The first step is to create a detailed and realistic marketing plan for the book. Your plan should include strategies to get your books into the hands of buyers – whether wholesale buyers, retail account buyers, or consumers. According to Thomas Woll in his book Publishing for Profit: Successful Bottom-Line Management for Book Publishersyour marketing plan should contain the following details:

  • Marketing budget
  • Sales goals for year 1 and 2
  • Specific marketing targets for this book
  • Marketing strategies (including direct response mailings)
  • Publicity strategies (i.e. bound galleys to pre-reviewers; review copy plans; publicity releases; author tours and interviews planned; feature stories planned; press/publication parties)
  • Author questionnaires
  • Book exhibits
  • Advertising plans (trade advertising such as booklists and library journals; consumer advertising in magazines, catalogs, and newspapers; support advertising in bookstores such as Borders and Barnes and Nobles)
  • Author seminars, lectures, speaking engagements
  • In-store promotions (brochures, counter packs, posters, etc)
  • Library promotions
  • Wholesaler promotions
  • Textbook and/or school adoptions
  • Special sales prospects
  • Sub-rights sales prospects (book club sales, reprint sales, foreign rights, audio rights, serial rights and other rights)
  • Premium sales prospects
  • Mail order catalogs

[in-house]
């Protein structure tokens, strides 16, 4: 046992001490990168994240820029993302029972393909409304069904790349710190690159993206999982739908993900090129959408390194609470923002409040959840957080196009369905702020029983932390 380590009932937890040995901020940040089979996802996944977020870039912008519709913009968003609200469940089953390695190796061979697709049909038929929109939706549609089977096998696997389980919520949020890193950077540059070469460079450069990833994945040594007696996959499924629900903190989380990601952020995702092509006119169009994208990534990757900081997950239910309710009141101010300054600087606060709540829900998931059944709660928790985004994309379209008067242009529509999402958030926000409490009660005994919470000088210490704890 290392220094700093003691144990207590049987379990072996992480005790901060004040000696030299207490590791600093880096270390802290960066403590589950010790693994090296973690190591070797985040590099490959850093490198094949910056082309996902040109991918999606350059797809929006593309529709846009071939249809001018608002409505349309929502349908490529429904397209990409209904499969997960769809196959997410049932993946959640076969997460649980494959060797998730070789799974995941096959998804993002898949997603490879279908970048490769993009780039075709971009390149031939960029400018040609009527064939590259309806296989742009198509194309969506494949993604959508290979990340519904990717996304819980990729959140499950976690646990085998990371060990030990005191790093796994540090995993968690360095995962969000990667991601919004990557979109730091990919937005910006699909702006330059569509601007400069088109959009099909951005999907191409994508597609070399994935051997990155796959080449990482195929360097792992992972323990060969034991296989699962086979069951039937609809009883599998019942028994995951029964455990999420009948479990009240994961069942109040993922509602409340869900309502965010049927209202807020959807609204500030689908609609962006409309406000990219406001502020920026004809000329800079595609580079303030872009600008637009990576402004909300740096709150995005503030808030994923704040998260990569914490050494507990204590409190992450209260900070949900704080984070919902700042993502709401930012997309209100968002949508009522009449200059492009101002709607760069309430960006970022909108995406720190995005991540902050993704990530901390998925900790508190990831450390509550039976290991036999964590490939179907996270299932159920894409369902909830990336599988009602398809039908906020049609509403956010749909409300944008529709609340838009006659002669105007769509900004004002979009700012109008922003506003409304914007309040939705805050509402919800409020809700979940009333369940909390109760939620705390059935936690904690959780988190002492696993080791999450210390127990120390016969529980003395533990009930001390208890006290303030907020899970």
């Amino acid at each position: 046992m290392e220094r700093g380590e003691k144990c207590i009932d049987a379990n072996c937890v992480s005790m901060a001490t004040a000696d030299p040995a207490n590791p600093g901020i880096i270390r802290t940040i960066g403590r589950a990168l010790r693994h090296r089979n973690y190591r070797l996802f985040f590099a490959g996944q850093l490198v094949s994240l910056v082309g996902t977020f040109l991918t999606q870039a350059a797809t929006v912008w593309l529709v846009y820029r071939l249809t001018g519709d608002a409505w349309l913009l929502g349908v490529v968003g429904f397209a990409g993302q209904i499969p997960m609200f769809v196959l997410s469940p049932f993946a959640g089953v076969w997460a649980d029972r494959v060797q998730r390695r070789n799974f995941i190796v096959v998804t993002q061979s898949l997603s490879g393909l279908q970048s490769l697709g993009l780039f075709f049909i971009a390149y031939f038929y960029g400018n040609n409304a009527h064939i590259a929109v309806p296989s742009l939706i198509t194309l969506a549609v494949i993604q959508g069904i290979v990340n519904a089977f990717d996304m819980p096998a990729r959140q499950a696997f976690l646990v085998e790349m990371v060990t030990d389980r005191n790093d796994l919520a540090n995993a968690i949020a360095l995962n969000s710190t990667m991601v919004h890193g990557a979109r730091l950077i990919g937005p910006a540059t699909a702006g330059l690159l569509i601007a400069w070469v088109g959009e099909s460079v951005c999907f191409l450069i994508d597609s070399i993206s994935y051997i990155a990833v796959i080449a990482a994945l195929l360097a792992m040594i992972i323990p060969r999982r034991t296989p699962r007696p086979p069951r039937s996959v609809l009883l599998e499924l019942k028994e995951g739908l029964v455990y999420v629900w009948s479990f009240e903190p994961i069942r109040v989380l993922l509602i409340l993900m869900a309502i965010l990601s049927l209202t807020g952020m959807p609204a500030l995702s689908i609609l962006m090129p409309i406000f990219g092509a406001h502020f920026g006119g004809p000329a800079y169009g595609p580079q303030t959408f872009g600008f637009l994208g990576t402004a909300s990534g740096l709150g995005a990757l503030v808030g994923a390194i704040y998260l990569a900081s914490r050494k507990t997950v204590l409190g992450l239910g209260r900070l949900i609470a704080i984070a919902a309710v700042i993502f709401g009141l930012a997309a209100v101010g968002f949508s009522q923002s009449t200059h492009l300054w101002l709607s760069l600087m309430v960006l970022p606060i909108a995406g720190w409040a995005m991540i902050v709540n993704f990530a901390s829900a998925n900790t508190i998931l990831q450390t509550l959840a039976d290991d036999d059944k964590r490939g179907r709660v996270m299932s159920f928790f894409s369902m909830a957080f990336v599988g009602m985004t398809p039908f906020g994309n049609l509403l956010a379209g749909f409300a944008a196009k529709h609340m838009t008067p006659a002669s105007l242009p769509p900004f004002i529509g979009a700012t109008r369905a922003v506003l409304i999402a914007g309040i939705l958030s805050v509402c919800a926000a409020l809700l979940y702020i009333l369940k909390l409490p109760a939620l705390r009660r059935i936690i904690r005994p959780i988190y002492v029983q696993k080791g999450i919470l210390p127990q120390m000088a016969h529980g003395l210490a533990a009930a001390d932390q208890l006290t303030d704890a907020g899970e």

• Specialty outlets

Of the above strategies, getting publicity for your book should be your first step in marketing your book. Publicity is the most effective but relatively inexpensive way you can promote your material. The media is always on the lookout for fresh content, and you as a self-publisher and author are in the best position to offer that content. Establish and build on your relationships with the media: it is important that they see you as an expert in your field that they can use for their stories or article contributions.

Getting publicity entails three main approaches:

  • Sending book to book reviewers for review in various newspapers, magazines, journals and online publications
  • Writing feature stories about your book, and sending them to newspapers, magazines and online publications
  • Going on book tours, book fair appearances, in-store book related events, radio and TV interviews.

Another key component of your marketing plan should be Internet marketing. With the increasing number of customers buying and discovering books online, you need to map out your online strategies. You can list your book at various Internet bookstores for wider visibility and exposure. You can also follow the lead of many authors and self-publishers who create their own web sites to promote themselves and their books. Create a website for the book or you as the author.  Get the help of bloggers to review your book or to help you promote it. You can also spread the word using social media, newsgroups, listserves, chatrooms, and discussion forums, as well as opt-in email newsletters.

Publishing yourself can be a rewarding experience and can launch a whole new career for you. If you like to write, book publishing can be a worthy goal.

 
Recommended Books on How to Market Your Self-Published Books:

 

Jenny Fulbright

Jenny Fulbright

Jenny Fulbright is a writer for PowerHomeBiz.com.